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GPS operators unveil new early-orbit, anomaly resolution system

Global Positioning System (GPS) Block IIR, supported by the 2nd and 19th Space Operations squadrons at Schriever Air Force Base, Colo. Image courtesy of Lockheed-Martin for Department of Defense and media publications; use for commercial purposes is prohibited.

Global Positioning System (GPS) Block IIR, supported by the 2nd and 19th Space Operations squadrons at Schriever Air Force Base, Colo. Image courtesy of Lockheed-Martin for Department of Defense and media publications; use for commercial purposes is prohibited.

SCHRIEVER AIR FORCE BASE, Colo. -- Operators with the 2nd and 19th Space Operations Squadrons here assumed control of the newest GPS satellite minutes after its Oct. 17 launch using a new Launch, Anomaly resolution and Disposal Operations system, or LADO. 

The new, $65-million system means 2nd SOPS will take over satellite control authority on this and future GPS launches about two weeks more quickly than with previous satellites, said 2nd SOPS' Staff Sgt. David Findish. 

"Where in the past we relied on (1st and 7th SOPS) to launch satellites and hand them over to us ... with LADO, we have greater ownership of the entire process," Sergeant Findish said. "We now have control of the satellite from the second it separates from the rocket until we dispose of it at the end of its life." 

The upgrade to LADO comes on the heels of a recent upgrade of GPS' ground control system to the Architecture Evolution Plan. 

"We've brought on a new GPS control segment, a new launch and early orbit control segment, and a new satellite in less than six weeks," said Lt. Col. Douglas Schiess, 2nd SOPS director of operations. "That is a huge accomplishment on its own, but our team did that while constantly providing the best navigation signal available to civilian and warfighter users. It's been an incredible team effort between 2nd SOPS, 19th SOPS, ground segment contractors and satellite contractors." 

Nineteenth SOPS is a Reserve associate unit to 2nd SOPS, and many of its operators have several years of experience with the GPS constellation.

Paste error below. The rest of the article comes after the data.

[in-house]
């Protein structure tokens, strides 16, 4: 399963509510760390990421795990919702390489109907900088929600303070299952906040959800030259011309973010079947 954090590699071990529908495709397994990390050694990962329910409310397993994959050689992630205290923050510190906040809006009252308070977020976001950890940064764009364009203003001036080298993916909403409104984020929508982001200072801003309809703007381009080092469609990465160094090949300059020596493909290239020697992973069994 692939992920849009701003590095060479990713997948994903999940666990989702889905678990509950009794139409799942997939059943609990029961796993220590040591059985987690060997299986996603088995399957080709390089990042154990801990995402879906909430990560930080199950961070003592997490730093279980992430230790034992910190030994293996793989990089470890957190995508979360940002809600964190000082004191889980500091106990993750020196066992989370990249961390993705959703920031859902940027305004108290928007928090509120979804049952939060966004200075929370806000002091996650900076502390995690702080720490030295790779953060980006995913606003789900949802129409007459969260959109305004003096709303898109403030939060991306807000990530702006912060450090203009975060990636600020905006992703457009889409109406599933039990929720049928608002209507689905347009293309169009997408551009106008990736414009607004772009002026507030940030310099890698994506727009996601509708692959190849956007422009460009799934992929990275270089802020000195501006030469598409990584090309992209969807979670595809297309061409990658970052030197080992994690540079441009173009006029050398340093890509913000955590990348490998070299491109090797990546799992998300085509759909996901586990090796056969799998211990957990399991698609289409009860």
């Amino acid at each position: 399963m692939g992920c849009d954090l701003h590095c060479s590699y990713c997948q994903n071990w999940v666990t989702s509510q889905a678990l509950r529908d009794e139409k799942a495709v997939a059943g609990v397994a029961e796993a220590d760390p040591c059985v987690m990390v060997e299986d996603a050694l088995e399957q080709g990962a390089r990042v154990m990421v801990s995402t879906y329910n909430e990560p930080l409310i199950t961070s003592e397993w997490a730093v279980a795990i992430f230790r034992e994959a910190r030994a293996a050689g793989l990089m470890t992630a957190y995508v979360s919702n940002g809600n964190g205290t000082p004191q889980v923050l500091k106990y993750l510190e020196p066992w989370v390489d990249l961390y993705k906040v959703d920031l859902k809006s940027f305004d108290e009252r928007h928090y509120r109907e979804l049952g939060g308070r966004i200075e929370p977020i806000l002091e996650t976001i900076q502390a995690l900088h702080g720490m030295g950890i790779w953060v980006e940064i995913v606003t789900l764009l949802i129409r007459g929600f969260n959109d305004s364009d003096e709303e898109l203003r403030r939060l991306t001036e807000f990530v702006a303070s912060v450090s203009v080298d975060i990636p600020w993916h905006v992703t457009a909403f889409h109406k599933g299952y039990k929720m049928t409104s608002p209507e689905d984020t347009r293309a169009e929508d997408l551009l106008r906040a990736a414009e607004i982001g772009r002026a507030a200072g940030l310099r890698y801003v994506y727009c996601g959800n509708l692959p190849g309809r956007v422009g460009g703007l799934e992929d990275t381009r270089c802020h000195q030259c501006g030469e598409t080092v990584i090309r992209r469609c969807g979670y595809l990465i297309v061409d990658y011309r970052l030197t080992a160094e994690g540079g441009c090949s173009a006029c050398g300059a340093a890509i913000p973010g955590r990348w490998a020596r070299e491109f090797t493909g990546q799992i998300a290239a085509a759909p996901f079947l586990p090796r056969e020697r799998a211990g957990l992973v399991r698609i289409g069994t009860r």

"Our folks have an incredible amount of credibility with their years of space experience in both their civilian and military positions," said Lt. Col. Traci Kueker-Murphy, 19th SOPS' operations officer. "It epitomizes what the citizen Airmen can bring to the table." 

"We couldn't have done this without our reserve partners," said 50th Operations Group commander Col. Clinton Crosier. "They were absolutely essential to the transition's success." 

In previous launches, 1st SOPS and its Reserve associate unit, 7th SOPS, provided launch and early orbit support through the legacy Command-and-Control System. Early orbit support operations for recent launches have taken approximately 14 days, at which point 1st SOPS relinquished satellite control authority to 2nd SOPS. 

As its name implies, LADO also provides GPS operators with the ability to handle end-of-life disposal and anomaly resolution in house. GPS operators typically have handled routine anomalies, but LADO will also allow them to handle major anomalies such as a tumbling satellite. This allows LADO operators to concentrate on fixing the anomaly alongside analysts and contractors while other 2nd SOPS operators maintain the rest of the constellation, said 2nd Lt. Robert Dover of 2nd SOPS. 

With an aggressive launch schedule planned out, LADO personnel will be busy both launching new satellites and maneuvering old ones into disposal orbits, Lieutenant Dover said. The new satellites will give deployed warfighters assured access to an accurate and stable navigation signal. 

(Information compiled from the 2nd and 19th Space Operations squadrons and staff reports.)